Not much is known about the Green Sturgeon, a large species over 200 pounds that inhabits West Coast rivers and bays. Recently, a team of biologists tagged 355 green sturgeon with acoustic transmitters on their spawning grounds and studied their movements. Results supported delineation of green sturgeon into discrete southern and northern population segments, as no fish from the Rogue or Klamath Rivers ventured into the Sacramento River basin, and vice versa. You can find more information on this at www.CaliforniaFishing.us.
Biologists at New York Department Of Fish and Wildlife have found that crosses of Northern Pike and Chain Pickerel are increasingly prevalent in Lake Champlain. According to biologists the ratio of Pike to hybrids is about 11:1. Chain Pickerel are native across Vermont while pike are native to Lake Champlain and other waters of the Champlain Valley. Genetic testing indicated that all hybrid samples tested were the result of matings between female chain pickerel and male pike.
Muskie fishing represents one of the fastest growing and exciting segments of North American sportfishing. From a biological perspective, we’ve seen the number of Muskie waters grow in recent decades. Even in the heart of Muskie country in Minnesota, many of the hottest fisheries were created by stocking – Lake Mille Lacs, Lake Minnetonka, and Lake Vermilion, to name just a few of the large waters. If you are looking for your best chance to catch large Muskies, Minnesota is the place to go.
Currently, Florida law requires anyone born on or after January 1, 1988 to have a Florida Boating Safety Education ID Card while operating a vessel powered by 10 HP or more. By passing an approved boating safety course you will be awarded a Boating Safety Education ID Card issued by the Florida Fish & Wildlife Conservation Commission. Valid for life, this card, along with a government issued photo ID, must be in your possession when operating a vessel on Florida Waters. For more information visit Florida-Fishing.US.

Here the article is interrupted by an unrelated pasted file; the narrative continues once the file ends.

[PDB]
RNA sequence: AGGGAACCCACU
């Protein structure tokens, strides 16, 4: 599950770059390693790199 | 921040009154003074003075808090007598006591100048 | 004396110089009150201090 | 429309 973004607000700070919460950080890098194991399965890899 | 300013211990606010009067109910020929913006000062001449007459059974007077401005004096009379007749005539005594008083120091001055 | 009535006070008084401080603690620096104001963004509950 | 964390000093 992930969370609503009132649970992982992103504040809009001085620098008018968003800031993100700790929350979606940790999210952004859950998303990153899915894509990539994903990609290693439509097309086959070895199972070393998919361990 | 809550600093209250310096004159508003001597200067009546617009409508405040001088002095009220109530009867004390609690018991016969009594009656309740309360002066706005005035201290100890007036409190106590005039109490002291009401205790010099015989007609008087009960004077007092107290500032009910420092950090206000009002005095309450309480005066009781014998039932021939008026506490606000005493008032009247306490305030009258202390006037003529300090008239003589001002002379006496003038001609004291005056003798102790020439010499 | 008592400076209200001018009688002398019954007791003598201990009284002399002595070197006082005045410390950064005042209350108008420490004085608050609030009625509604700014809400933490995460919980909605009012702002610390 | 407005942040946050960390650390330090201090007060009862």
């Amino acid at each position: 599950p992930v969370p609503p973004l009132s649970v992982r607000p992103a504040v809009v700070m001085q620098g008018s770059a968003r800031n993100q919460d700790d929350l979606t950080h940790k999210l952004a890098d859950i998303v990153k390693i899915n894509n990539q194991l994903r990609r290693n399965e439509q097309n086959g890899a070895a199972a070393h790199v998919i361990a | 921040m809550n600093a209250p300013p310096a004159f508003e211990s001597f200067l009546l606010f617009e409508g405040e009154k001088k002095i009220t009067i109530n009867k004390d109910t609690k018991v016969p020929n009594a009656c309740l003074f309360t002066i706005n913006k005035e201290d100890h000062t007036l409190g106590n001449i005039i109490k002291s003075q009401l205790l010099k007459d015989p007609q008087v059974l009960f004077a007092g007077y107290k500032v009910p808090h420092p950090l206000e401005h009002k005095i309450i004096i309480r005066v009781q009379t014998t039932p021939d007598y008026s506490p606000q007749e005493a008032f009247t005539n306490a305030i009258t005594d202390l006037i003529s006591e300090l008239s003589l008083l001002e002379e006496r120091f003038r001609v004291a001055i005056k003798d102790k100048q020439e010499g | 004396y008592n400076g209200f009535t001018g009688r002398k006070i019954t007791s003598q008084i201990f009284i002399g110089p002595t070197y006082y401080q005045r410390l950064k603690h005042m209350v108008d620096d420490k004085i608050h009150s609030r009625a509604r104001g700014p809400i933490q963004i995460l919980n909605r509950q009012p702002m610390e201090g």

Leech Lake is the third largest lake in Minnesota and continues to consistently produce big Muskies. In the early summer focus on abundant shallow cabbage beds and main-lake rock structures that concentrate fish as the summer sun boosts their metabolism. Favorite baits include the Blue Fox Vibrax Musky Buck spinner with tandem blades and Storm’s Giant FlatStick, both worked quickly to trigger strikes. Click Here to find more Leech Lake Minnesota Fishing information.
The shallow stretch of the Wisconsin River from Merrill to Mosinee, Wisconsin provides one of the most consistent bites for wild river fish. Noisy topwater baits like Whopper Ploppers and locally made Super Slayer Slippery Sam Tandem bucktails produce numbers of large fish. As a bonus the scenery on the Wisconsin River is incredible. River fish are tough and love to jump, and with so many shallow runs, the need for a jet boat means little fishing pressure.
Perhaps North America’s hottest Muskie fishery is Lake St. Clair in Ontario as it continues to produce more trophy sized catches that anyone thought possible. Captain Tom Carver proved that fish over 50 pounds roam the waters of Lake St. Clair by catching more than a few. Known as a troller’s paradise, big plastics like Bull Dawgs and Bondy Baits jigged in the river channels can also produce big catches.